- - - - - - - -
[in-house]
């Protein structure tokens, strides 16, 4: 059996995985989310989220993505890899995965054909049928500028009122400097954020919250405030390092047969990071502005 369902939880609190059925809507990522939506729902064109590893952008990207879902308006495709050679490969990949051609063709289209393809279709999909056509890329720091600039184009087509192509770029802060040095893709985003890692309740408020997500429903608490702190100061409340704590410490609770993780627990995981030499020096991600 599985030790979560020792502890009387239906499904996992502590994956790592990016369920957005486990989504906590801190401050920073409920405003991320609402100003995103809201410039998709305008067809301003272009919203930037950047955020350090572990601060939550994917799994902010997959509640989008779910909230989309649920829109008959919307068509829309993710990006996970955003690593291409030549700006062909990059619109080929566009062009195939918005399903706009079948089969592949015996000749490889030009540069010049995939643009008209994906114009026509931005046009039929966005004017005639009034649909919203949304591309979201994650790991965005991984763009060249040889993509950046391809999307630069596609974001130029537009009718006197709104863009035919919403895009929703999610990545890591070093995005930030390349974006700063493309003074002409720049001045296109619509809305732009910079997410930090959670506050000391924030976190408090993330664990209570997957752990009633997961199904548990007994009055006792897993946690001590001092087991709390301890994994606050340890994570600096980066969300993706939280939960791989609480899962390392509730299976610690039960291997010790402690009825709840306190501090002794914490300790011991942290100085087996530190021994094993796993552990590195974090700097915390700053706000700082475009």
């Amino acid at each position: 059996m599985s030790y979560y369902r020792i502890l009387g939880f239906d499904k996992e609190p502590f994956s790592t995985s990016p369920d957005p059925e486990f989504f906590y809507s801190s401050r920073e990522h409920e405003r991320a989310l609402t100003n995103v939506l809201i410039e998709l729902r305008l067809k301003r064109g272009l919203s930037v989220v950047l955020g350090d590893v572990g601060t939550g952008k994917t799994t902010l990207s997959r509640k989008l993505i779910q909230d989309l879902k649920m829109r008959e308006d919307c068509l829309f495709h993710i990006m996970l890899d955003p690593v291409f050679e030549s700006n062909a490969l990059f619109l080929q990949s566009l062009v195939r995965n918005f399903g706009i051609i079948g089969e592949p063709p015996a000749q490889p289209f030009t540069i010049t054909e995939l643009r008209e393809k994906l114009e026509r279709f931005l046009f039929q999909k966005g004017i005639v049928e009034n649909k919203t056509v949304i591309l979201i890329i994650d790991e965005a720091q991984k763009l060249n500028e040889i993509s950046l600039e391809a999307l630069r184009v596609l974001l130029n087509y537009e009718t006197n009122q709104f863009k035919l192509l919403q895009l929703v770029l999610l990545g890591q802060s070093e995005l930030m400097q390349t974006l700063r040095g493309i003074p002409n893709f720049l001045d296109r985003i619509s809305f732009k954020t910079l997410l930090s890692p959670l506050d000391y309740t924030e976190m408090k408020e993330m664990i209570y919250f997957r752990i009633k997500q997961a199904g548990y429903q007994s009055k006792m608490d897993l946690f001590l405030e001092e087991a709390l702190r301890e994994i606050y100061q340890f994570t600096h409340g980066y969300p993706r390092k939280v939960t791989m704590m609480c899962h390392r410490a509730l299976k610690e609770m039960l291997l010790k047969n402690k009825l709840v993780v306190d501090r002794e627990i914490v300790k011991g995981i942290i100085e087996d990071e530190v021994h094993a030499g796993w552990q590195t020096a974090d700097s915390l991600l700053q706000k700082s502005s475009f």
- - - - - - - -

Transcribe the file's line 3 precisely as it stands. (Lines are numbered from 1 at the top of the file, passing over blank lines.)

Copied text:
């Amino acid at each position: 059996m599985s030790y979560y369902r020792i502890l009387g939880f239906d499904k996992e609190p502590f994956s790592t995985s990016p369920d957005p059925e486990f989504f906590y809507s801190s401050r920073e990522h409920e405003r991320a989310l609402t100003n995103v939506l809201i410039e998709l729902r305008l067809k301003r064109g272009l919203s930037v989220v950047l955020g350090d590893v572990g601060t939550g952008k994917t799994t902010l990207s997959r509640k989008l993505i779910q909230d989309l879902k649920m829109r008959e308006d919307c068509l829309f495709h993710i990006m996970l890899d955003p690593v291409f050679e030549s700006n062909a490969l990059f619109l080929q990949s566009l062009v195939r995965n918005f399903g706009i051609i079948g089969e592949p063709p015996a000749q490889p289209f030009t540069i010049t054909e995939l643009r008209e393809k994906l114009e026509r279709f931005l046009f039929q999909k966005g004017i005639v049928e009034n649909k919203t056509v949304i591309l979201i890329i994650d790991e965005a720091q991984k763009l060249n500028e040889i993509s950046l600039e391809a999307l630069r184009v596609l974001l130029n087509y537009e009718t006197n009122q709104f863009k035919l192509l919403q895009l929703v770029l999610l990545g890591q802060s070093e995005l930030m400097q390349t974006l700063r040095g493309i003074p002409n893709f720049l001045d296109r985003i619509s809305f732009k954020t910079l997410l930090s890692p959670l506050d000391y309740t924030e976190m408090k408020e993330m664990i209570y919250f997957r752990i009633k997500q997961a199904g548990y429903q007994s009055k006792m608490d897993l946690f001590l405030e001092e087991a709390l702190r301890e994994i606050y100061q340890f994570t600096h409340g980066y969300p993706r390092k939280v939960t791989m704590m609480c899962h390392r410490a509730l299976k610690e609770m039960l291997l010790k047969n402690k009825l709840v993780v306190d501090r002794e627990i914490v300790k011991g995981i942290i100085e087996d990071e530190v021994h094993a030499g796993w552990q590195t020096a974090d700097s915390l991600l700053q706000k700082s502005s475009f």